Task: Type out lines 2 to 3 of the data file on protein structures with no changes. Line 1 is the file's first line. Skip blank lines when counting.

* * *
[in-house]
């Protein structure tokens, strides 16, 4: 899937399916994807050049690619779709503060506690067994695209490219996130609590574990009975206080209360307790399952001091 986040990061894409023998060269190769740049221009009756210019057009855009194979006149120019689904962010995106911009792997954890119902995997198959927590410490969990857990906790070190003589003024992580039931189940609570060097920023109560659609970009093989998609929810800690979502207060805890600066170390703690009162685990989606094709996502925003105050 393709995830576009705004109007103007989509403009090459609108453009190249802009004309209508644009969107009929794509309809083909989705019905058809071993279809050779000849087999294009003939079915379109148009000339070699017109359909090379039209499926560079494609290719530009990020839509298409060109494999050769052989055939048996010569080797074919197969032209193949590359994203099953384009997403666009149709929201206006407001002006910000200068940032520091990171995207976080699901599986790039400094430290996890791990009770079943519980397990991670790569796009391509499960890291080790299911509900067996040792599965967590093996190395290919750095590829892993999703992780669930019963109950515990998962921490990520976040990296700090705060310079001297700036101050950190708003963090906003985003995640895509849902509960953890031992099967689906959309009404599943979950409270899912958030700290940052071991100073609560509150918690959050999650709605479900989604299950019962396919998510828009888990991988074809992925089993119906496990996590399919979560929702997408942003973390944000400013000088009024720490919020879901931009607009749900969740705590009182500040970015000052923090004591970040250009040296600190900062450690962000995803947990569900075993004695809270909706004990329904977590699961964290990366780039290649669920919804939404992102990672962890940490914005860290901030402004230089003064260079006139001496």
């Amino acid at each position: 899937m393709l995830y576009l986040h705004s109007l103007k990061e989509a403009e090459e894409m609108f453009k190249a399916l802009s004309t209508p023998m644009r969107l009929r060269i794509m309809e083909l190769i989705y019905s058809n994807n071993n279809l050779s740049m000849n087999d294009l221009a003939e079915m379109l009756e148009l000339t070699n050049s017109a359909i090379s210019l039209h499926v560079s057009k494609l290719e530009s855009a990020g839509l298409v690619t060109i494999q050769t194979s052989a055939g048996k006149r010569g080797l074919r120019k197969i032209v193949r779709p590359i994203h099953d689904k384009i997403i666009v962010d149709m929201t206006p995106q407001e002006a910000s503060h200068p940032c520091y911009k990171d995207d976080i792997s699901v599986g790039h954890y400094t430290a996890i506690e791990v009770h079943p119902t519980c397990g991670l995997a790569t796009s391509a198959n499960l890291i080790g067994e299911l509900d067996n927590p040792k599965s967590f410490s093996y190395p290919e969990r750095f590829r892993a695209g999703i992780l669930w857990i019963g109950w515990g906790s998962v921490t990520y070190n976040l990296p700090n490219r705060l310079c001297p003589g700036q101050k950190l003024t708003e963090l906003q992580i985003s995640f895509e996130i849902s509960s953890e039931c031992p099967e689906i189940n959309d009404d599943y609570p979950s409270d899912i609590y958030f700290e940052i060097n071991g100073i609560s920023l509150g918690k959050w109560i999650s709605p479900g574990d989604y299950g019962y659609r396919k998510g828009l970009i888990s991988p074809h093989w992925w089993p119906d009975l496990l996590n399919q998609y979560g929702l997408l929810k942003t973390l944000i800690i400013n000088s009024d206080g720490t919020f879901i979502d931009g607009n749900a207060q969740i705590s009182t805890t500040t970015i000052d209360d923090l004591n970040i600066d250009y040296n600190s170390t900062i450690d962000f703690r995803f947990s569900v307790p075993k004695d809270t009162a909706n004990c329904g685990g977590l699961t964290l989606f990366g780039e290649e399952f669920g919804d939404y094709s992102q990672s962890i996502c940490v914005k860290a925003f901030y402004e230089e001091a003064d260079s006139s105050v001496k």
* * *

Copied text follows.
């Protein structure tokens, strides 16, 4: 899937399916994807050049690619779709503060506690067994695209490219996130609590574990009975206080209360307790399952001091 986040990061894409023998060269190769740049221009009756210019057009855009194979006149120019689904962010995106911009792997954890119902995997198959927590410490969990857990906790070190003589003024992580039931189940609570060097920023109560659609970009093989998609929810800690979502207060805890600066170390703690009162685990989606094709996502925003105050 393709995830576009705004109007103007989509403009090459609108453009190249802009004309209508644009969107009929794509309809083909989705019905058809071993279809050779000849087999294009003939079915379109148009000339070699017109359909090379039209499926560079494609290719530009990020839509298409060109494999050769052989055939048996010569080797074919197969032209193949590359994203099953384009997403666009149709929201206006407001002006910000200068940032520091990171995207976080699901599986790039400094430290996890791990009770079943519980397990991670790569796009391509499960890291080790299911509900067996040792599965967590093996190395290919750095590829892993999703992780669930019963109950515990998962921490990520976040990296700090705060310079001297700036101050950190708003963090906003985003995640895509849902509960953890031992099967689906959309009404599943979950409270899912958030700290940052071991100073609560509150918690959050999650709605479900989604299950019962396919998510828009888990991988074809992925089993119906496990996590399919979560929702997408942003973390944000400013000088009024720490919020879901931009607009749900969740705590009182500040970015000052923090004591970040250009040296600190900062450690962000995803947990569900075993004695809270909706004990329904977590699961964290990366780039290649669920919804939404992102990672962890940490914005860290901030402004230089003064260079006139001496």
């Amino acid at each position: 899937m393709l995830y576009l986040h705004s109007l103007k990061e989509a403009e090459e894409m609108f453009k190249a399916l802009s004309t209508p023998m644009r969107l009929r060269i794509m309809e083909l190769i989705y019905s058809n994807n071993n279809l050779s740049m000849n087999d294009l221009a003939e079915m379109l009756e148009l000339t070699n050049s017109a359909i090379s210019l039209h499926v560079s057009k494609l290719e530009s855009a990020g839509l298409v690619t060109i494999q050769t194979s052989a055939g048996k006149r010569g080797l074919r120019k197969i032209v193949r779709p590359i994203h099953d689904k384009i997403i666009v962010d149709m929201t206006p995106q407001e002006a910000s503060h200068p940032c520091y911009k990171d995207d976080i792997s699901v599986g790039h954890y400094t430290a996890i506690e791990v009770h079943p119902t519980c397990g991670l995997a790569t796009s391509a198959n499960l890291i080790g067994e299911l509900d067996n927590p040792k599965s967590f410490s093996y190395p290919e969990r750095f590829r892993a695209g999703i992780l669930w857990i019963g109950w515990g906790s998962v921490t990520y070190n976040l990296p700090n490219r705060l310079c001297p003589g700036q101050k950190l003024t708003e963090l906003q992580i985003s995640f895509e996130i849902s509960s953890e039931c031992p099967e689906i189940n959309d009404d599943y609570p979950s409270d899912i609590y958030f700290e940052i060097n071991g100073i609560s920023l509150g918690k959050w109560i999650s709605p479900g574990d989604y299950g019962y659609r396919k998510g828009l970009i888990s991988p074809h093989w992925w089993p119906d009975l496990l996590n399919q998609y979560g929702l997408l929810k942003t973390l944000i800690i400013n000088s009024d206080g720490t919020f879901i979502d931009g607009n749900a207060q969740i705590s009182t805890t500040t970015i000052d209360d923090l004591n970040i600066d250009y040296n600190s170390t900062i450690d962000f703690r995803f947990s569900v307790p075993k004695d809270t009162a909706n004990c329904g685990g977590l699961t964290l989606f990366g780039e290649e399952f669920g919804d939404y094709s992102q990672s962890i996502c940490v914005k860290a925003f901030y402004e230089e001091a003064d260079s006139s105050v001496k």